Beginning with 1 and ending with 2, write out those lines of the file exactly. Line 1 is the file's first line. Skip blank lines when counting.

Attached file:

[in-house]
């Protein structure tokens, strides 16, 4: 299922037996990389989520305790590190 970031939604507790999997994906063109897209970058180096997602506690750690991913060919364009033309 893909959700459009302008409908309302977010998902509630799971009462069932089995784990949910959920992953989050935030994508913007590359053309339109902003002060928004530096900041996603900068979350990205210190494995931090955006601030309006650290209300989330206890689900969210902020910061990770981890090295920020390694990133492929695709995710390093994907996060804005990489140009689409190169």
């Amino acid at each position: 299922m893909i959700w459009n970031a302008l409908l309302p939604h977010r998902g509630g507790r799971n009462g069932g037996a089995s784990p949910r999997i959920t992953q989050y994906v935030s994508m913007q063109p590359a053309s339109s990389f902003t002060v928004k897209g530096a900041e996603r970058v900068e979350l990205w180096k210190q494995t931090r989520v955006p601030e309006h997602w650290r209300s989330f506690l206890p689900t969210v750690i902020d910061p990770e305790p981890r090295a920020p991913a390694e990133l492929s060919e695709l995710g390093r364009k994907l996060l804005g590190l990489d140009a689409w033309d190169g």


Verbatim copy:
[in-house]
């Protein structure tokens, strides 16, 4: 299922037996990389989520305790590190 970031939604507790999997994906063109897209970058180096997602506690750690991913060919364009033309 893909959700459009302008409908309302977010998902509630799971009462069932089995784990949910959920992953989050935030994508913007590359053309339109902003002060928004530096900041996603900068979350990205210190494995931090955006601030309006650290209300989330206890689900969210902020910061990770981890090295920020390694990133492929695709995710390093994907996060804005990489140009689409190169």